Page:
Imagine waking up in the morning and you look out of the window, it is a clear blue sky. When was the last time you breathe in clean air? The Smog Free Tower, conceived and designed by Dutch artist and innovator Daan Roosegaarde, in collaboration with Bob Ursem, the expert behind the patented ultra-fine reduction technology, resonates the solution for clean air in urban areas. The following interview provides the gist of the Smog Free Tower and on the possibilities to place the Huge Hoover in a park or a city.
1. How does the Smog Free Tower work?
The Smog Free Tower draws in particulate matter - polluted air from all surrounded areas with the use of innovative and patented particle capture technology of Ursem (inventor), and ENS Europe Ltd (calculations and construction). The capture technology is based on a high voltage source that sends electrons to hit the particles of 10 Nano in diameter and larger, knocking off electrons of the air borne particulates and transferring them into positive charged particulate matter. The ultra-fine dust particles and fine dust particles will drift off from the high voltage charge electrode, and follow the field lines towards the grounded counter electrode, and becomes fixed as a chemical bonding at the counter electrode. The Smog Free Tower uses little electricity and is safe. The system has been tested at the highest KEMA test qualification in the Netherlands and is also European certified as a safe device in 2008. The clean air that is blown out again creates a 'Smog Free Park'; a bubble of clean air in which we can inhale and experience air that is 70% cleaner on particulate matter of 10 nanometres (nm) or larger in diameter in open air settings than the rest of the city and 99% clean for particulate matter of 10 nm or larger as applied for indoor areas.
2. The amount of energy or electric power to run the tower for 24 hours?
The energy consumption of the tower is very low, as low as 1700 watts per 24 hours, mostly because of the applied ventilator. The electrical charge installed capture system, the actual charging of particulates and fixation to the grounded counter electrode uses only a few Watt-hours on energy consumption. The tower currently runs on green wind energy powered by Eneco. The tower is also able to run on solar energy.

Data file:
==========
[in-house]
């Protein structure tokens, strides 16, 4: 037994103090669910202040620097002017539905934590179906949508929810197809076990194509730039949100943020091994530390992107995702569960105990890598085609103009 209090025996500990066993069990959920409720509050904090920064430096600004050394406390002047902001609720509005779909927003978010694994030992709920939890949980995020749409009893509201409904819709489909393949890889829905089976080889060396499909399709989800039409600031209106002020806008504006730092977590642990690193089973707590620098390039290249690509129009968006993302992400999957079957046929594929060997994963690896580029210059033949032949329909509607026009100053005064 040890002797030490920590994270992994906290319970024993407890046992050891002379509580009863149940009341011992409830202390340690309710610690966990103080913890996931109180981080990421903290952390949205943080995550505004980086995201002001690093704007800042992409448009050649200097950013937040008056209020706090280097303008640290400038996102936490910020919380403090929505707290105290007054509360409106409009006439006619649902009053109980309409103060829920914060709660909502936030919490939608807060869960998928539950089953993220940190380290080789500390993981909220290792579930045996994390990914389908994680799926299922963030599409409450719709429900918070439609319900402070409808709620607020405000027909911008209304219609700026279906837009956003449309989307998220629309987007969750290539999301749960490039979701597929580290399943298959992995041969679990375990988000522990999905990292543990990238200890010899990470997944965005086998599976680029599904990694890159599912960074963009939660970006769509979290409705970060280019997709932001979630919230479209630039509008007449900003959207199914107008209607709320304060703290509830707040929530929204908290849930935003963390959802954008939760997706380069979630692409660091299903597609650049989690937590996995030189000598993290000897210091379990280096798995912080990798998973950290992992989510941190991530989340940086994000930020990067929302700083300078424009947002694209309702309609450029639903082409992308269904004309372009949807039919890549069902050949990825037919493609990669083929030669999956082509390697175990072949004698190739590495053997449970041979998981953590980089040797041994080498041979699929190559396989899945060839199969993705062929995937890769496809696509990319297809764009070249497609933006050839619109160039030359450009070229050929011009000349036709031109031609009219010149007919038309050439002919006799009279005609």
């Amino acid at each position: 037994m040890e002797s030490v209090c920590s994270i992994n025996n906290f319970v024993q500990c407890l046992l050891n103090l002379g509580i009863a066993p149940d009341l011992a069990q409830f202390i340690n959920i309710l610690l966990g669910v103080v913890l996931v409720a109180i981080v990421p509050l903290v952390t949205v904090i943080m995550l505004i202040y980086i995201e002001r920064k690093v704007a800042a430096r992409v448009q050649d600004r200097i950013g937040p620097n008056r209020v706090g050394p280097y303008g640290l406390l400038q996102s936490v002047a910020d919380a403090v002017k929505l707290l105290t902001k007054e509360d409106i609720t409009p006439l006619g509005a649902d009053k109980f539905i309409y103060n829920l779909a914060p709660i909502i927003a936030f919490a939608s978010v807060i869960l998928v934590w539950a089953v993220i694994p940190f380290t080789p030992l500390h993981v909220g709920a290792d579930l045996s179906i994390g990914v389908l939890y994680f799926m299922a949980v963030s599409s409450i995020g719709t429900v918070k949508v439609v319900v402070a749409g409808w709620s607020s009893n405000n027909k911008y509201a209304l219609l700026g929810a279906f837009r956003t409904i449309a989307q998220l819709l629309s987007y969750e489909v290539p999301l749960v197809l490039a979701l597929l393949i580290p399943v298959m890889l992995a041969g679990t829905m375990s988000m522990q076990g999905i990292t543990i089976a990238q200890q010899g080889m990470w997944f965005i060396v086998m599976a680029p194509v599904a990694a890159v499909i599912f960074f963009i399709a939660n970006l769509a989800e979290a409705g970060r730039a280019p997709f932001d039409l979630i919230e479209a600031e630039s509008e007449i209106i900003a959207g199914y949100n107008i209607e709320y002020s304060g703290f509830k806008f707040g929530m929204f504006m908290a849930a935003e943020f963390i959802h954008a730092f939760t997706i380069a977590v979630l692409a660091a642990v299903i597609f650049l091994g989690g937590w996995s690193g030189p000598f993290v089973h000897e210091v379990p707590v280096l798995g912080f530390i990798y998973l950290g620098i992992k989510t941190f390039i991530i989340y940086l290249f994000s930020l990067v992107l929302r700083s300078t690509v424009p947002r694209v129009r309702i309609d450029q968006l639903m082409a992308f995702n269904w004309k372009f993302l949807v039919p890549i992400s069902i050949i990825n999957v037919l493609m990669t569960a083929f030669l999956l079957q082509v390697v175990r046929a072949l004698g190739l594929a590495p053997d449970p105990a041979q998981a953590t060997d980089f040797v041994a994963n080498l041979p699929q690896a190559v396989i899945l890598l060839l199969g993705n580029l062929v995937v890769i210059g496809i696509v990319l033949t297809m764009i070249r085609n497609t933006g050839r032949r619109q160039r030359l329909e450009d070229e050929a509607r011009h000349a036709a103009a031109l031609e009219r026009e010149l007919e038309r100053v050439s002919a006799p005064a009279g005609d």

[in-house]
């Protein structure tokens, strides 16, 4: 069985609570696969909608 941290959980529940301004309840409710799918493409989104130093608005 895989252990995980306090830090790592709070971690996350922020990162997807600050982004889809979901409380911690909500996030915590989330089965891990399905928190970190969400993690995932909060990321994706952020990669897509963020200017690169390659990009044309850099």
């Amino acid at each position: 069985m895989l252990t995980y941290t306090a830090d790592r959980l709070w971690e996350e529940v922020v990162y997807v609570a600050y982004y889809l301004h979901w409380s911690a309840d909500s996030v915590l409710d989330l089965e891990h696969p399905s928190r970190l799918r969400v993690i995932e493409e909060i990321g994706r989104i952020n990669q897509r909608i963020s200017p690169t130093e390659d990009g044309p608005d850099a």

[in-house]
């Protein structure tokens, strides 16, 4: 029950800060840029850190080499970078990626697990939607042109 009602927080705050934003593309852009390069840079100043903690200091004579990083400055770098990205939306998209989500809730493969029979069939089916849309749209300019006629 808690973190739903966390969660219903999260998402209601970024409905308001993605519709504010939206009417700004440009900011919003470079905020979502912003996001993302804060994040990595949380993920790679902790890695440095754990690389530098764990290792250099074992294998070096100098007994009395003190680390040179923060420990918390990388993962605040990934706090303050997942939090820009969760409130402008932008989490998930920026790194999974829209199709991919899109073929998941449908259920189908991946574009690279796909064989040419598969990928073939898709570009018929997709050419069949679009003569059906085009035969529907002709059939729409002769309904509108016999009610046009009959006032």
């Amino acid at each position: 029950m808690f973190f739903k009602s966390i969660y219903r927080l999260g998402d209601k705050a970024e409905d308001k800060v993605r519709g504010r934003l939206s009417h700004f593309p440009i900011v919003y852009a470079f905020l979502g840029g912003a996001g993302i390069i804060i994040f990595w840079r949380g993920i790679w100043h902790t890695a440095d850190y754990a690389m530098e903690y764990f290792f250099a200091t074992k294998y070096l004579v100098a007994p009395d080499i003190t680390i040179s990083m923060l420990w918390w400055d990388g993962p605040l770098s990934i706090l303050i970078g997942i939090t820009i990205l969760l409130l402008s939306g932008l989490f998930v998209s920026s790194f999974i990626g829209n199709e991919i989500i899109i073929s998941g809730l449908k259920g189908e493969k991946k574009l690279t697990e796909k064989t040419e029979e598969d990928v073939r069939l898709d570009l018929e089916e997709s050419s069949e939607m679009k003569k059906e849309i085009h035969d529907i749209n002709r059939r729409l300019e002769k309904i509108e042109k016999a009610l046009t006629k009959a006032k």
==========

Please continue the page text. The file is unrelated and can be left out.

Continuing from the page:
3. Please estimate and comment on the number of towers to make Beijing smog free.
The Smog Free Tower is not only a local solution, but also a sensory experience for a clean future. We believe that the experience the tower provides is a huge incentive for citizens, NGO’s, clean-tech industry, and governments to work together to free all cities from smog. The Smog Free Tower is part of a bigger picture, the Smog Free Movement.
The applied system has been tested in a parking garage facility with two equal units and purifies the air of the parking garage and the shopping mall on top of the parking garage. Recent inquiries of people living in the vicinity of the Ultra Fine Dust Reduction System (UFDRS) equipped parking garage shows an impact of clean air to about half a kilometre circumference area.
We do have a calculation computer programme to calculate the needed devices and number of applied UFDRS units for cities - that could cover Beijing as well, as already calculated for the city of Rotterdam with the use of parking garages (refer to answer to question 4).
4. What are the considerations to be taken into account if smog-free towers were to be installed at the top of each high-rise building in the city? And what is the proximity of one tower to the next.
The Smog Free Tower is not intended to clean a whole city of Smog. This single ‘Smog Free Tower’ is just a beautiful device to show that it is possible to clean the air in a small area. Larger devices are created and installed elsewhere and show a far more significant reduction on a large scale. A factory plant has been equipped with a large-scale unit, called the titan version, and purifies a whole factory plant and vicinity.
Estimation to purify a city can be done with the use of existing parking garages existing in every city. Rotterdam needs about 46 of these parking garages to reduce the smog in the whole city, on 10nm or larger particulate matter, including elementary carbon of gas exhaust.
5. And what happens to the dirt collected from the filter? Is there a Standard Operating Protocol (SOP) to bin it?
In the future, waste should not exist. The smog dust filled with carbon is compressed into a cube. Dutch architect Daan Roosegaarde designed Smog Free Rings and Smog Free Cufflinks with these cubes creating a tangible souvenir. By sharing Smog Free Jewelry, you donate 1000m3 of clean air to the city.
If not used in the Smog Free Jewelry, it is normally cleaned by scraping off the captured particulates of the grounded plate every couple of months, of course depending on the air pollution of fine dust and ultra-fine dust concentrations. This figure is given for average aerosol pollution in urban areas.
6. Will there be further improvements or upgrades to the huge air hoover machine (Smog Free Tower)?